, Volume 156, Issue 1, pp 65–73 | Cite as

Predicting the abundance of European stream macroinvertebrates using biological attributes

  • Bernhard StatznerEmail author
  • Núria Bonada
  • Sylvain Dolédec
Population Ecology - Original Paper


Is there a relationship between the abundance of organisms and particular biological attributes? To assess this old, yet still acutely debated key question of ecology, we have used large databases on 312 stream macroinvertebrate genera (from 27 orders) that describe (1) invertebrate abundance at 527 least human-impacted European stream sites, (2) 11 biological traits (size, life-history, food, among others) described in 61 biological trait categories (BTCs; e.g. small, intermediate or large size) and (3) 14 attributes indicating specialization (AISs; e.g. species richness, size and food diversity). We applied interactive procedures to obtain models (for BTCs, AISs and a mixture of both descriptions) explaining as much as possible of the abundance variability of the genera with the lowest number of significant and ecologically meaningful attributes and assessed the predictive power of these models (in crosswise validations) by comparing predicted and observed abundances. Mean European invertebrate abundance increased with BTC affinities favouring viability in stream systems (e.g. attachment to the stream bottom to resist the flow, aquatic passive dispersal with the flow, exploitation of abundant food sources) and decreased with BTC affinities disfavouring this viability (e.g. drag force increase associated with larger body size, flow exposure associated with aerial respiration). Abundance consistently decreased with specialization of the genera (e.g. low species richness, oddity of their overall BTC profile from an “average” European genus). The model including a mixture of a few BTCs and AISs had the greatest predictive power: it predicted 35% of the observed abundance (ln-transformed) variability of the genera; these predictions were marginally affected by taxonomy (using orders as categorical variables). We conclude that a better appreciation of the influence of the examined taxonomic diversity, number and type of biological attributes, environmental system and spatial scale could enable abundance predictions using different sets of biological attributes for different taxonomic groups and systems.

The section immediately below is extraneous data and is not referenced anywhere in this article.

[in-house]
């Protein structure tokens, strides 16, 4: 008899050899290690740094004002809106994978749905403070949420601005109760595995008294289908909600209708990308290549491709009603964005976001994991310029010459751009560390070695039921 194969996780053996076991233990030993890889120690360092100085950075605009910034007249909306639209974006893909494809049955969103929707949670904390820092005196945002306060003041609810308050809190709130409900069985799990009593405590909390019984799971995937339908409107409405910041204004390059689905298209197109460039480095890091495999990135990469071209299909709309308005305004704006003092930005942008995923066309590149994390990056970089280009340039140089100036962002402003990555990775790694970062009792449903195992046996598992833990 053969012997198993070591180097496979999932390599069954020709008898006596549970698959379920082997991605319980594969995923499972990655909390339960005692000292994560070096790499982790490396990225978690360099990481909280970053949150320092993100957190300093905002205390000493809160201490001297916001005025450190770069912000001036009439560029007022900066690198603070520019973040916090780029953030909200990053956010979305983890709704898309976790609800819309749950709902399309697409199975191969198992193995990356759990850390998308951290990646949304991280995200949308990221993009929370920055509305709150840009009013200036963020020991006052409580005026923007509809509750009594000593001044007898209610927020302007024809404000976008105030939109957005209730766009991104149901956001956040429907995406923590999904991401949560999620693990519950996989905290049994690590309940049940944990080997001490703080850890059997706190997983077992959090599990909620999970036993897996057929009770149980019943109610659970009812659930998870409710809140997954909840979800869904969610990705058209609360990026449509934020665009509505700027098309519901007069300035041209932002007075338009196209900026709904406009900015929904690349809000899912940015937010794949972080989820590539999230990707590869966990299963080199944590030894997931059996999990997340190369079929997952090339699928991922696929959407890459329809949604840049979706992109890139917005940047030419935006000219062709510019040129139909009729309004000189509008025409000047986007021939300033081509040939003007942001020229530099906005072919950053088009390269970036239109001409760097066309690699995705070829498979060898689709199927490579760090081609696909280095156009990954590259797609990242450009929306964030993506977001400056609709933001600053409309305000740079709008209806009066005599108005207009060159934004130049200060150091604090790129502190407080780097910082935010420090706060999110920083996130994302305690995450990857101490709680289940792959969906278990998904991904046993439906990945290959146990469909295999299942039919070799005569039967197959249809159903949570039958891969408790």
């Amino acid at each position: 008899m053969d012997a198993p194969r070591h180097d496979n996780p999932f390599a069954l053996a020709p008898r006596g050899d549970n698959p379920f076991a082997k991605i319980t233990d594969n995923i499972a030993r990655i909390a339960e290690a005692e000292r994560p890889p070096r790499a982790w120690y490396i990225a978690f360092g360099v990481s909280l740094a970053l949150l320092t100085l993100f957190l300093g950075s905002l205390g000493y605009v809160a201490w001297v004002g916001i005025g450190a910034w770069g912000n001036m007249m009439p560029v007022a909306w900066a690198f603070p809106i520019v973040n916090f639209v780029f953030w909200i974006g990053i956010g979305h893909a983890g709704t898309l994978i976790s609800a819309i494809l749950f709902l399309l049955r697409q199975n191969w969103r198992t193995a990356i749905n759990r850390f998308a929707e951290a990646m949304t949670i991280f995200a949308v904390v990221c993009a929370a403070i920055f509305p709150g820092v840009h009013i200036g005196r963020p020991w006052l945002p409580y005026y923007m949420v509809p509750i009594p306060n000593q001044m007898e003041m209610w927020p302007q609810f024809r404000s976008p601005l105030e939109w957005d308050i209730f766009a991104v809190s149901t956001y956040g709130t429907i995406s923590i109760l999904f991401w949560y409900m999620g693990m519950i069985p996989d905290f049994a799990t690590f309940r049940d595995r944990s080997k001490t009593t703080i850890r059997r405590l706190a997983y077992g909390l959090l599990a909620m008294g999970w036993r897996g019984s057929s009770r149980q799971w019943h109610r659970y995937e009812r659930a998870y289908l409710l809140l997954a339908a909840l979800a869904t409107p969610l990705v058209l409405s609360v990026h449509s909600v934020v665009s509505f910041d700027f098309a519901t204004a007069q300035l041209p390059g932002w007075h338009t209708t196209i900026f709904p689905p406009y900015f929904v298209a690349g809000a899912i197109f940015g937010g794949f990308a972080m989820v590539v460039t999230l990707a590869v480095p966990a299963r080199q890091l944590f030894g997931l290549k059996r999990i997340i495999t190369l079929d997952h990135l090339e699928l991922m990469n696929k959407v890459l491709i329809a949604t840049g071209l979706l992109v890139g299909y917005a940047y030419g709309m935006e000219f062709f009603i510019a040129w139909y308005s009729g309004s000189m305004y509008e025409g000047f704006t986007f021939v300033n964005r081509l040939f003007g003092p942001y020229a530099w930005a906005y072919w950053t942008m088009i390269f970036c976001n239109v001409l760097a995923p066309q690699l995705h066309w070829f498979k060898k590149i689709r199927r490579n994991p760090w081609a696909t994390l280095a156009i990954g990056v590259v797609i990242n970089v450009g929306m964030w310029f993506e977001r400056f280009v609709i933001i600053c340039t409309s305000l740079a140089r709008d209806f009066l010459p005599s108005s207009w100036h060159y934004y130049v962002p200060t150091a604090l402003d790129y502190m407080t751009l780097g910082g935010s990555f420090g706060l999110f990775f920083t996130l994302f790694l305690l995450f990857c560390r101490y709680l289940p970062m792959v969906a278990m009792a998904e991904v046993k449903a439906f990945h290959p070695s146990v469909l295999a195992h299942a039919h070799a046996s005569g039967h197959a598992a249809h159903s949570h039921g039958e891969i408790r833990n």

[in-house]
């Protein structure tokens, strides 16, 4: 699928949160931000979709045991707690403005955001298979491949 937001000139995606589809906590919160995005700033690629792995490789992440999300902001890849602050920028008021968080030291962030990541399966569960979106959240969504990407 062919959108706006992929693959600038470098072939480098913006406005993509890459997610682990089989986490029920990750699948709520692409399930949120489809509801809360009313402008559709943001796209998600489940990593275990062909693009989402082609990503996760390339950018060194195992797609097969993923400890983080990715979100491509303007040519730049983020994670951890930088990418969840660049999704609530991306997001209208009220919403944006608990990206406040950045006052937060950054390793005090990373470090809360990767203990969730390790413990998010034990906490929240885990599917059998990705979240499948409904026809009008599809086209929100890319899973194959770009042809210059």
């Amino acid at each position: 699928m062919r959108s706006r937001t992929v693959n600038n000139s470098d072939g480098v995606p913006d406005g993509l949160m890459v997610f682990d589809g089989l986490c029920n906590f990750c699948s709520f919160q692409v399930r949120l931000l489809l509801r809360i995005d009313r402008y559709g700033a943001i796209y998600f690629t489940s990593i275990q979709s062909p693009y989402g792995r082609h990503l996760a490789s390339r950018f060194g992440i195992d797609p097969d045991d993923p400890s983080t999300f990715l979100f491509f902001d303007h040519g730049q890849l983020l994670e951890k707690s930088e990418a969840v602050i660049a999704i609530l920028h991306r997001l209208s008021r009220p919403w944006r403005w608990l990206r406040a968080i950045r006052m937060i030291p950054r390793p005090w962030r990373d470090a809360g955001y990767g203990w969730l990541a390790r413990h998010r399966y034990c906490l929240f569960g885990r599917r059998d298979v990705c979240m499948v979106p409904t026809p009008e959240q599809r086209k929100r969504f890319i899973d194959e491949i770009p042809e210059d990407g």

Biological traits Modelling Specialization Species richness Taxonomic effects 



We thank all researchers and editors who published results in a format such that we could use them for our database and the many colleagues that provided personal information to fill data gaps (all mentioned in previous papers using the data for other purposes). We also acknowledge comments on this manuscript by Leah Bêche, Bernard Hugueny, Sven Bacher and three anonymous referees.


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Copyright information

© Springer-Verlag 2008

Authors and Affiliations

  • Bernhard Statzner
    • 1
    Email author
  • Núria Bonada
    • 2
  • Sylvain Dolédec
    • 1
  1. 1.CNRS-Ecologie des Hydrosystèmes FluviauxUniversité Lyon 1Villeurbanne CedexFrance
  2. 2.Departamento de Biología AnimalUniversidad de GranadaGranadaSpain

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